Now, I’m a clever lass (or clever enough to think at least) and I know this is not going to last. I have very clear visions of the future based on the experiences of dealing with my (gorgeous) nephews for a start. However, I just don’t want the future to come too quickly. The poo is just one issue which, for me, symbolises the pace at which life is moving now. Hannah is in size 3s at the moment, but not for that much longer and there will be no going back. My little girl is growing up. Do I want this to happen? Yes of course – I want her to develop and grow into the fantastic young woman I know she is going to be. But not too fast please, because she can never go back.
My grandma, after whom Hannah is named (one of her middle names), used to say to my mum that each age has its rewards and I think that’s true. There’s nothing like the wonderfulness of a newborn, but then you don’t get the fun of playing with a newborn that you do with an older baby. I guess Hannah will, as I am to my mum, always be my baby, but I’m not half going to miss those early days. Especially when she hits the terrible twos……..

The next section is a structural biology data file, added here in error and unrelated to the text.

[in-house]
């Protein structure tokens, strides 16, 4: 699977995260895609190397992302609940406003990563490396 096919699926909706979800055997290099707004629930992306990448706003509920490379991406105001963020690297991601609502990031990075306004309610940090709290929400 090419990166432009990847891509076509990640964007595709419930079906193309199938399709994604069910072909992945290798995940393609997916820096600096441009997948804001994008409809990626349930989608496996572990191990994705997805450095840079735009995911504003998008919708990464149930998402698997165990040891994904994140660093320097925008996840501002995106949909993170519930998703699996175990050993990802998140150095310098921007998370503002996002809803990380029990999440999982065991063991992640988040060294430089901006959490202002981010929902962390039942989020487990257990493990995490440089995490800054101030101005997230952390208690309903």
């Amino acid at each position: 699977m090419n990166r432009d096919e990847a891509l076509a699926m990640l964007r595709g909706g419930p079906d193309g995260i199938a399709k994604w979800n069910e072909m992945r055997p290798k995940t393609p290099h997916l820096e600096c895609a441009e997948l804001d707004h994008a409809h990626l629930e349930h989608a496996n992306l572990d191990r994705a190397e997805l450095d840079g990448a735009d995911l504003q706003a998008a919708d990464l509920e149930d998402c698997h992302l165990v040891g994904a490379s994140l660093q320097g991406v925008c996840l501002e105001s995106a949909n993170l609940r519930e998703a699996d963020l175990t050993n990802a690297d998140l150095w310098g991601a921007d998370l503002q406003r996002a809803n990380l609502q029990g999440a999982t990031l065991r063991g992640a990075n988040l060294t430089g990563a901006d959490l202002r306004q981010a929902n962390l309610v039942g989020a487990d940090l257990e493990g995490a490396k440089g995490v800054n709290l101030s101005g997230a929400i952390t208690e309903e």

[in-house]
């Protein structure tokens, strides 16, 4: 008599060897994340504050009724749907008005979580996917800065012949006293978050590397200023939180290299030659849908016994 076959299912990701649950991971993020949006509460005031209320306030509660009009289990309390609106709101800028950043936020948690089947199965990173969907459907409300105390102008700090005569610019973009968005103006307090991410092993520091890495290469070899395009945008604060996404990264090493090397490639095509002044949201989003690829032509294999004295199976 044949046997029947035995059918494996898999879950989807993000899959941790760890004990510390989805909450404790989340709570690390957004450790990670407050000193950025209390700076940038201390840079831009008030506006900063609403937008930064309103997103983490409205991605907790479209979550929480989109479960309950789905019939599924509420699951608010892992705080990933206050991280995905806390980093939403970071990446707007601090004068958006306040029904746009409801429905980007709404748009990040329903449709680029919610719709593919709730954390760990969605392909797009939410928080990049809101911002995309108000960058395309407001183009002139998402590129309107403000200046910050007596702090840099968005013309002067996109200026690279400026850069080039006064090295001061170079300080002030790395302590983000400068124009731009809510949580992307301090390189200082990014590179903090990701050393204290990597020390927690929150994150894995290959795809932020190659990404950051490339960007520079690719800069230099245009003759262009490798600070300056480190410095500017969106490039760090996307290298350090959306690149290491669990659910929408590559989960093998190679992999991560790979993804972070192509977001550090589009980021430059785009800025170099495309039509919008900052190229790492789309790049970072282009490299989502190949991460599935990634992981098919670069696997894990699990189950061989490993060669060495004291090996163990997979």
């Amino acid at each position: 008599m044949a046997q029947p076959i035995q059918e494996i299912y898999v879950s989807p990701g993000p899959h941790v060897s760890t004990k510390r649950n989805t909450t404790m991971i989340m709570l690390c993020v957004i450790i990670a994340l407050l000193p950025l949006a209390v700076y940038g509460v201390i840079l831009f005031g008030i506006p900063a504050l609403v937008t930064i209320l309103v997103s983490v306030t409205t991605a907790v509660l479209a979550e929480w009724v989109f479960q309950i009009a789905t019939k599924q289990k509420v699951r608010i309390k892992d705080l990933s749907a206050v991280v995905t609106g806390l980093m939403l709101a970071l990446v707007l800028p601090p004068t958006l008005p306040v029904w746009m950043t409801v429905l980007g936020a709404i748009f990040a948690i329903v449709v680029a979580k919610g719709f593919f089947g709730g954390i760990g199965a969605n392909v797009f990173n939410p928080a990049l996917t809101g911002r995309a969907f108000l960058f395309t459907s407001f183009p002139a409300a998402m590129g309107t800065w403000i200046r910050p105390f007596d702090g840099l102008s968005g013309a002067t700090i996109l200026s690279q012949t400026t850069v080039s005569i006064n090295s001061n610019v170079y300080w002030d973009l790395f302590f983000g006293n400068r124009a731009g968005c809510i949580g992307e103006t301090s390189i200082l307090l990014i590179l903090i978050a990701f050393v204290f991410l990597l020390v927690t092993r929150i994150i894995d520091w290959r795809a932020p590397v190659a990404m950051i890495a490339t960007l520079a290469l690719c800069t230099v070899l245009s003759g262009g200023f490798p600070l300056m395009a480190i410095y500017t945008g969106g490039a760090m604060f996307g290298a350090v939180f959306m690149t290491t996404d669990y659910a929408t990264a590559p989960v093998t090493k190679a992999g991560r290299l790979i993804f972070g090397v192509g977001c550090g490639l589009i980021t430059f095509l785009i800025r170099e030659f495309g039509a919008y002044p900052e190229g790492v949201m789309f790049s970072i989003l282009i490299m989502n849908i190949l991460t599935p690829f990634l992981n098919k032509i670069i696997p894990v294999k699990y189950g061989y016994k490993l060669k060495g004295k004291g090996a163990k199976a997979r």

I always swore I wouldn’t be one of those mothers who run to the doctor just because their baby has sneezed, but I have to say that Hannah has seen more of the doctor in 5 months than I have in 5 years. Well not quite. She is, after all, a baby who needs check ups and jabs and so on. Aside from those I feel I can justify those visits. The first time was about 4 months ago when she hadn’t pooed for 2 days- everything I had been told previously suggested that this wasn’t normal and that she should be doing a number 2 at least twice per day. Nonsense. Hannah’s record is 5 days and it’s nothing to worry about. The second time was yesterday. She’d had a cold for a couple of days and had also been coughing, to the extent she couldn’t sleep (and to be honest I couldn’t either and feel rubbish myself). I felt a bit stupid going to the doctor with a cold, but it was the Friday before a bank holiday and my little girl had been valiantly struggling to sleep for 3 days without much success. So I was pleased when she was prescribed antibiotics- my poor little baby’s suffering will soon be over and not before time. As I type I am sitting in the back seat of our car with her on my way to visit my parents for the weekend. I can’t wait- the thought of 2 days of rest is so exciting I might wee.